Bespectacled with long silver hair and a penchant for wearing black, at first glance TJ (Terry) McNamara looks like most people’s idea of an art academic. However, looks can be deceiving and McNamara has built a forty-seven year career out of eschewing artistic jargon in his columns for the New Zealand Herald. He has since become one of New Zealand’s most well-known art critics.
While art critics were once widely thought of as being the taste makers, nowadays, art critics help their audience to ‘see’ the artwork. They do not barricade the works into explanations. Rather, they seek to open each work up. This usually involves contextualising them art historically or within a particular artistic practice. While viewing art is meant to offer the viewer a chance to reflect on it and to heighten their discernment, there also has to be a connection with the world outside of the painting. What art criticism intends to do is to establish or clarify the relationship between a work of art and society. In theory, this means that art writing should be straightforward and easy to understand. However, many people deem art writing to be complex and too easy for readers to become tangled up in excessively floral language. But McNamara has always been straightforward about the intention of his writing.
For him, put simply -“respond to what is on the wall. I see myself as a spokesman for a public completely outside the art practising community.” He has struck a fine balance between the two literary worlds of art writing and journalism, operating in a space in between them. As a result, his work is characterised by an approachable, well informed writing style akin to international art critics such as Robert Hughes, Simon Schama, and E.H. Grombrich.
When one considers his style and ethos, it makes sense that McNamara’s roots are in teaching, as he strikes the balance between amicable and scholarly. As a boy in Orakei, a state house suburb in Auckland he grew up with books, but no art. It was Eric Newton’s Penguin book on the history of Western art that first sparked his interest in art history. After winning a public speaking prize in his final year of high school with a talk on da Vinci, McNamara studied English at Auckland University before going onto teacher’s college. It was these years that were to be especially formative, and solidified his burgeoning interest in art history. It was during this time that he met some “particularly lively” art graduates from Christchurch, including prolific artists Trevor Moffit, John Coley, and Quentin McFarlane. This acted as impetus for McNamara to read more widely on modern art. Upon graduating, he began teaching English at Auckland Grammar School. During the 1960s the salient art organisation was the Society of Arts, where McNamara was soon asked him to give some lectures on art history. After his series of four talks on the old masters- Donatello, Leonardo, Michelangelo and Goya he was approached by the Deputy Editor of the New Zealand Herald who asked him to do some reviewing during the Auckland Festival of 1966; he has not stopped since. Generally, the word ‘critical’ implies to find fault. McNamara sees it as meaning “interpreting, evaluating, and rejoicing in what was well done. I do not believe in constructive criticism. It is not my job to tell the artist what to do, but to look hard at what has been done and seek out the artist’s purposes.”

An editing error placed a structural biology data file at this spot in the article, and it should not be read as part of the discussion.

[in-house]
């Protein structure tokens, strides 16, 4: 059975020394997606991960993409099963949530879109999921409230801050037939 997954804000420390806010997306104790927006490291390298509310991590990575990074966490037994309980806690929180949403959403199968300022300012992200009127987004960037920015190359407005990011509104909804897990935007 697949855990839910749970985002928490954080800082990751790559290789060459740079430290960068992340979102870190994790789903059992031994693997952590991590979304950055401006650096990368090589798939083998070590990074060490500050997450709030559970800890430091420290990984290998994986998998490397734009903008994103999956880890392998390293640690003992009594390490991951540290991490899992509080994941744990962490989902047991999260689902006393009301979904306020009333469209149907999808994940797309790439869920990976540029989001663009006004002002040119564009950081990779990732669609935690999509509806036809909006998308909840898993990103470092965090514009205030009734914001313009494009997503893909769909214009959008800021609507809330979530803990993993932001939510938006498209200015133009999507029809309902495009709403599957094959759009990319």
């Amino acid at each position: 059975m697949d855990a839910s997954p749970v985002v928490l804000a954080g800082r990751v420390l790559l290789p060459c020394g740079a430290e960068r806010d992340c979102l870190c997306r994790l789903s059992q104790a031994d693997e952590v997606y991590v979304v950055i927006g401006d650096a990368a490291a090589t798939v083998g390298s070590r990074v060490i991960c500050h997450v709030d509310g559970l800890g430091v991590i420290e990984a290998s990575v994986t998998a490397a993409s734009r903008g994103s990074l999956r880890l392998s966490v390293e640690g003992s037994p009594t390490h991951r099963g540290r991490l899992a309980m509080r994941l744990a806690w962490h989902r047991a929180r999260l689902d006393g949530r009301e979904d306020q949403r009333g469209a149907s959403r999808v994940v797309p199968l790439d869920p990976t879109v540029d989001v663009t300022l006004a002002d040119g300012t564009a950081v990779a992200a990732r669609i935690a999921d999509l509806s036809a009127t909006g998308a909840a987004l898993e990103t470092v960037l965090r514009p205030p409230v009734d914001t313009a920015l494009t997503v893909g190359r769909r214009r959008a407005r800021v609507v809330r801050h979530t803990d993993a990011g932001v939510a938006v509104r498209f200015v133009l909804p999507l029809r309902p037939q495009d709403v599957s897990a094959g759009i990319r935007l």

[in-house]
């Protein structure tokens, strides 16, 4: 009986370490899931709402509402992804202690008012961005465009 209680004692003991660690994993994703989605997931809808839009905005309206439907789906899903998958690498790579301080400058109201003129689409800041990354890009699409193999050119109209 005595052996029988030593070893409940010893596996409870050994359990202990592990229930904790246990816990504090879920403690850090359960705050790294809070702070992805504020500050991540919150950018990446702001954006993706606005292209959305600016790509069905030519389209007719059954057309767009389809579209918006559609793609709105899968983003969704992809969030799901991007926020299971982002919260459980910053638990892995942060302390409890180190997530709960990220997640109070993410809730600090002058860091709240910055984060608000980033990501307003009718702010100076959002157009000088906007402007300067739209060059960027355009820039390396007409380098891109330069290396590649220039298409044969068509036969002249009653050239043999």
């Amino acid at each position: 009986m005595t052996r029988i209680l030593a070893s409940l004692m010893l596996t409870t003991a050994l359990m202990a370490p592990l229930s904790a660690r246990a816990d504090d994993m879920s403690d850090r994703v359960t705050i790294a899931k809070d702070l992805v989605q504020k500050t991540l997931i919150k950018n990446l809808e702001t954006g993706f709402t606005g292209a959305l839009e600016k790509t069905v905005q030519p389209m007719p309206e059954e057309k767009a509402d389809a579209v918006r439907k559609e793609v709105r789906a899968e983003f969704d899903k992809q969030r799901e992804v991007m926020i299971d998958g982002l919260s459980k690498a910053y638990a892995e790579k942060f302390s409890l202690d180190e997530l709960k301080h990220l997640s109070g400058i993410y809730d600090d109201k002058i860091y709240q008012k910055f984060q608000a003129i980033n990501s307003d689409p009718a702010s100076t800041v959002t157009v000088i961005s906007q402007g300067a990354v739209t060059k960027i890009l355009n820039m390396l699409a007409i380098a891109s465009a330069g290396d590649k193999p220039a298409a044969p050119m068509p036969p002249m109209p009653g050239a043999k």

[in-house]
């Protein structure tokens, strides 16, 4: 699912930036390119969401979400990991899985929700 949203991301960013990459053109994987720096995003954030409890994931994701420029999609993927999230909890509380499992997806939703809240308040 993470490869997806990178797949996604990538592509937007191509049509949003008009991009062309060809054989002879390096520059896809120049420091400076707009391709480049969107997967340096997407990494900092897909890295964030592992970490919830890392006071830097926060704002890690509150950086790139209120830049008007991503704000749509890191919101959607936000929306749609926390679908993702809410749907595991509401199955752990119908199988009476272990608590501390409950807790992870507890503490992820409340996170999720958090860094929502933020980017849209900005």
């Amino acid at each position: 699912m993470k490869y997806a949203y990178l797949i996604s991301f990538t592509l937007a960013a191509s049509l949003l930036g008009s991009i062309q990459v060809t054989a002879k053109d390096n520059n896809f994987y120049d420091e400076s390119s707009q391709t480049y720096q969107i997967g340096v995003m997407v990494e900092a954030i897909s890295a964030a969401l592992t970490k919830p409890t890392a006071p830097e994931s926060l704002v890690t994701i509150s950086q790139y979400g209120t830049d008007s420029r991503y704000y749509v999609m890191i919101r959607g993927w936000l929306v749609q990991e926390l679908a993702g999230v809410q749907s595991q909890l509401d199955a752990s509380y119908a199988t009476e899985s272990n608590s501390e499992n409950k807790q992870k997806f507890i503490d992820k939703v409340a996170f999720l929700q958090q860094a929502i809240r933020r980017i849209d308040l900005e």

Art historically, 1966 was a fascinating time for New Zealand In the words of McNamara “there were battles to be fought, and New Zealand art was frontier art.” This was an era where, idyllic landscapes were still the favoured artistic genre, and modernism was controversial. But the times were changing. We were beginning to strain at Europe’s apron strings in a bid to establish our own identity, and the bold contemporary art of this time began to reflect that. Our art began to bear distinctly ‘Kiwi’ motifs in a way that had not been seen before, and artists such as McCahon were beginning to make their mark.To meet the demand of an audience hungry for original New Zealand art, dealer galleries began cropping up. Aside from being a business, they were also used as a space to exhibit then-contemporary art. It was this influx of dealer galleries that helped lead to an enormous growth in artistic ventures, which has been one of the most notable changes during McNamara’s career. In the embryonic stages of the modern New Zealand art scene and McNamara’s writing, there was usually only one gallery opening a week. McNamara would attend this before dashing to the newsroom to write a piece for the next day’s paper. “This was good because it appeared on the news pages and made new, original art part of the news alongside politics, big fires, and sport.”
Nowadays there are upwards of twelve gallery openings per week in Auckland, meaning that McNamara is spoilt for choice. Previously, the sight of McNamara’s now infamous cape sweeping into a gallery could strike fear into the heart of an exhibiting artist. Because in the beginning, McNamara could be “judgemental about what he thought was poor art.” Now, it’s simply a matter of leaving what he considers to be poor art out, unless he feels that it has been unjustly lauded. When searching for an exhibition to review, McNamara likens himself to “a gas cooker set to zero. I go to the show to see how much it raises the temperature.” This involves considering a cross-section of elements within the exhibition, namely intelligence, emotion, and technical ability. He is seeking to grapple with art and make it understandable to a ‘news’ audience, to “provide some sort of bridge into the works.” A pertinent approach as the definition of ‘art’ becomes broader, and seems increasingly impenetrable.
This article was first published in the Waikato Times, November 2013.